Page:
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I am in the process of refactoring a number of rental portals I've built for a company with locations in Austria, Germany, Switzerland, and the Netherlands.

Instead of the current setting of each country site running under its own domain name:

  • www.companyname.de
  • www.companyname.ch
  • www.companyname.at

I would love to merge them all in this way:

  • www.companyname.com/de
  • www.companyname.com/ch
  • www.companyname.com/at

with the country TLDs doing a 301 redirect to the respective .com address.

However, I have been repeatedly told not to do this due to likely problems with SEO - the business is very SEO dependent, and being a rental chain, needs to be strong in local results.

So the question is:

  • Is there an unavoidable hit in Search Engine Optimization when redirecting to a central .com domain?

  • What measures can be taken to soften the blow? What comes to my mind is explicitly specifying a lang attribute in the html tag.

  • Are there any other ways to specifically point out geographical location for sub-directories?

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3 Answers 3

up vote 4 down vote accepted

I can't tell you what the consequences of this will be for sure but I think you can do this and reasonably manage your rankings if you follow best practices.

If possible do a 301 redirect from the old URLs to the new URLs. This means for each and every page. This will let the search engines, and users, know the page has moved and let them know the location of the new page. If you keep your site structure and URLs the same (not including the root) then this should be as easy as a simple rule in your .htaccess file. If not then you'll need to make a rule for each page in your sites. There is a small hit taken when using 301 redirects but it's far better then not using them at all.

Google has a blog post about multi-regional sites that may be of use to you as well as one about multiple languages.

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Thanks John, I think I will indeed give this a shot. The geotargeting webmaster tool (which claims to work on subdirectory level) looks very promising, and the method I'm planning to use is actually there in the list without a big warning sign –  Pekka 웃 Jan 28 '11 at 9:34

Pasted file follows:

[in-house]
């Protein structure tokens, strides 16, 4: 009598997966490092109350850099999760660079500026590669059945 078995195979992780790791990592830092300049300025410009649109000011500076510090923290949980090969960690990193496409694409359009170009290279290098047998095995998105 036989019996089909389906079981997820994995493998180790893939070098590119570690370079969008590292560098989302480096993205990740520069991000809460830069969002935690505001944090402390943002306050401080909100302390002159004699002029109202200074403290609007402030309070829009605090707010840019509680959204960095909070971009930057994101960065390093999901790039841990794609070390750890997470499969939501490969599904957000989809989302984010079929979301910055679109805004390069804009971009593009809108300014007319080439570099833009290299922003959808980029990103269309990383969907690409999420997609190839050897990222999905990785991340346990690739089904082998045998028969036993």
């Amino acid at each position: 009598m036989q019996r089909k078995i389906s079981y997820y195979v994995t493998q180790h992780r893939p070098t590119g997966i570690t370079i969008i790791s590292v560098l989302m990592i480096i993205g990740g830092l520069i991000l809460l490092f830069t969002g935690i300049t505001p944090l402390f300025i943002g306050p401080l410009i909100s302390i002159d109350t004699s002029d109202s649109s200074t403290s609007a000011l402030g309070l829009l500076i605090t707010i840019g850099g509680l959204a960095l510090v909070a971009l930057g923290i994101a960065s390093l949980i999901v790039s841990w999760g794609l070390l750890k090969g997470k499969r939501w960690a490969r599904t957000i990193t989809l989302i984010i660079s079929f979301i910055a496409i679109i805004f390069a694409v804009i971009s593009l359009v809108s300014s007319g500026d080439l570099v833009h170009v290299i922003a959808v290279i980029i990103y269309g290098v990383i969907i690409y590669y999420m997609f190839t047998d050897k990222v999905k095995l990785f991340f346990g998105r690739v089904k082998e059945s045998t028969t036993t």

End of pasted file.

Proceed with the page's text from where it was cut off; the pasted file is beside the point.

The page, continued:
The conventional wisdom, as well as Google's statements, are that 301 redirects EVENTUALLY pass almost all of the original ranking power on to the new location as long as they are reasonably similar. –  ArcticLlama Jan 28 '11 at 16:35
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I would suggest utilizing a 301 redirect to a new subdomain location. Subdirectories aren't handled as well from an SEO perspective, and it also diminishes the geo-focus of a site.

I say this based off of practice, lest you wonder.

Another question is where the hosting is occurring for the international domains? Do you have them hosted in those countries or in the US? One big factor in international SEO is the hosted location of a site, yet another reason to utilize sub-domains. For a comparison I would also point to the actions of the engines. Yahoo utilizes a sub-domain redirect, and Google utilizes a completely separate URL (try www.Google.ca).

Unless you really, really have to move these I would probably leave them separate.

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The hosting takes place in Germany and Switzerland - due to the hosting geography in that region, this should be fine. But thank you for your input on separating the sites. I would like to get around that for reasons of maintenance, but I am hitting many snags. –  Pekka 웃 Feb 4 '11 at 19:20
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SE robots do not know the term subdirectory (normally).

I've read that some SE robots do index content based on the language hinted by markup and http headers.

I dunno if a site can announce for which geo-coordinates it offers content. Would be new to me, might be possible.

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